July 22, 2005

Data-Theft Case Proves Need For New Disclosure Law

By Evan Schuman, Ziff Davis Internet

Opinion: Top payment-system executives are trying to convince members of Congress that no new laws are needed for credit card payment security. But Retail Tech Editor Evan Schuman says the facts tell a very different story.

Top payment-system executives traveled to Washington on Thursday to try to convince members of Congress that no new laws are needed for credit card payment security, that the industry can police itself just fine. But the facts delivered during the testimony told a very different story.

What forced the hearing was a well-publicized security breach in May, when CardSystems Solutions reported that someone had broken into its systems and stolen the details of as many as 40 million payment cards, including names, account numbers and expiration dates.

CardSystems' CEO, John Perry, told the investigating panel that his people immediately called the FBI and reported the problem, and that the company told its sponsoring bank (Merrick Bank) and Visa a few days later.

Of its delay in briefing Visa, CardSystems said it wanted to know exactly what had happened and the FBI was investigating. When Visa learned of the news, it quickly told the world.

Proponents of the "everything's just fine as it is" school pointed to the situation as proof that the current rules are sufficient, that the industry can adequately police itself. Visa was repeatedly praised as having announced the break-in even though it was not legally required to do so.

But it was CardSystems' Perry who made the most convincing point of the day in favor of needing new laws when he testified that his company is facing a likely bankruptcy. He blamed it on having disclosed the incident to Visa.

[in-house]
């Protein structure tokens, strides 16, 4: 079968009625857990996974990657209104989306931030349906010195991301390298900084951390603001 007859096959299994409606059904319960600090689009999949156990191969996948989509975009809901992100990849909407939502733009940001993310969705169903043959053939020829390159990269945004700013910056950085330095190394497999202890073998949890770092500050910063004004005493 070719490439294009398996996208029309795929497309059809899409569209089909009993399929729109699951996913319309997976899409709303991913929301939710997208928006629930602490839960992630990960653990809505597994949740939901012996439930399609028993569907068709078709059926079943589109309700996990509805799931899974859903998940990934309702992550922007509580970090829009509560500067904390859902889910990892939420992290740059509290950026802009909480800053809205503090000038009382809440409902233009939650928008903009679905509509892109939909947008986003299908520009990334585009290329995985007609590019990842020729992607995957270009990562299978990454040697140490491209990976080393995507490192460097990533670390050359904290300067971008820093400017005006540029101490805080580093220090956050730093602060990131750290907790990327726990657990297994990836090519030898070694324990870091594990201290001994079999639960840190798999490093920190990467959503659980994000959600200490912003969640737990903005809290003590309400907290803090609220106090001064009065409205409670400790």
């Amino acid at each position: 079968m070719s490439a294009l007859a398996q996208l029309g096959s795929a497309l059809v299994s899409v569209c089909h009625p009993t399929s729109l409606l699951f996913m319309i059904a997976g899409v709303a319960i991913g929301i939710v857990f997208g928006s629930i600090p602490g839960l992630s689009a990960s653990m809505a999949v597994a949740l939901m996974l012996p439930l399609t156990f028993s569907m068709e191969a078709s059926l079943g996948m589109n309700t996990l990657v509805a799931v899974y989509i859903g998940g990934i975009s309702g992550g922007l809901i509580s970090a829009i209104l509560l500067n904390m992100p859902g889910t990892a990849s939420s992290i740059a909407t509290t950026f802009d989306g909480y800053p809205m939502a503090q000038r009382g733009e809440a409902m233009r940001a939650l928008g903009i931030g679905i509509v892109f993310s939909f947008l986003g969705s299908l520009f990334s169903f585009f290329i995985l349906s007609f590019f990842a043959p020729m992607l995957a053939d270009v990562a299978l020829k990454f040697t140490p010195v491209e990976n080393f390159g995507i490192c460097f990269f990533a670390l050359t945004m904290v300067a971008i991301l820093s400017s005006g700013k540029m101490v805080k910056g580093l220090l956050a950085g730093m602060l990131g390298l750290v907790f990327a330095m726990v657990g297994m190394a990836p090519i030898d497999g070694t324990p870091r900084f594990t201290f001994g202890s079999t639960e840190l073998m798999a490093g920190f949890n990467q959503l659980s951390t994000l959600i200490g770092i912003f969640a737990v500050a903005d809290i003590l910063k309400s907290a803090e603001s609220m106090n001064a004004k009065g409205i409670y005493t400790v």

"As a result of coming forward, CardSystems is being driven out of business," he said, adding that other companies are likely to have a strong disincentive to come forward if CardSystems is left to die.

The immediate cause of those financial problems are because Visa and American Express have already said they are going to stop using CardSystems.

Wait a second. CardSystems is not facing severe economic distress because it disclosed this incident. That's like a murderer complaining about living in prison and blaming it on police on the rationale that had the police not arrested him, he wouldn't be in prison.

Visa and American Express did not fire CardSystems because they disclosed. For that matter, Visa and Amex didn't even fire CardSystems because they were the victim of a criminal attack.

Visa and Amex fired CardSystems because CardSystems had blatantly violated two critical conditions of their contracts. Those violations were discovered because of the investigation of the break-ins, but that's beside the point.

CardSystems' two crimes were allowing the credit card data files to be readable (not encrypted) and keeping on file some consumer-identifying data from the cards' magnetic stripes. That's why CardSystems is in trouble, and no clever PR spin should allow us to forget that.

But CardSystems certainly had no monopoly on PR spin at Thursday's hearing. Isn't it remarkable that both American Express and Visa both decided on Tuesday to terminate CardSystems for this months-old incident?

It's more remarkable yet when you remember that they were both testifying before the committee on Thursday morning, so Tuesday announcements would be in the papers the day before the hearing, which is when committee aides are preparing the House representatives.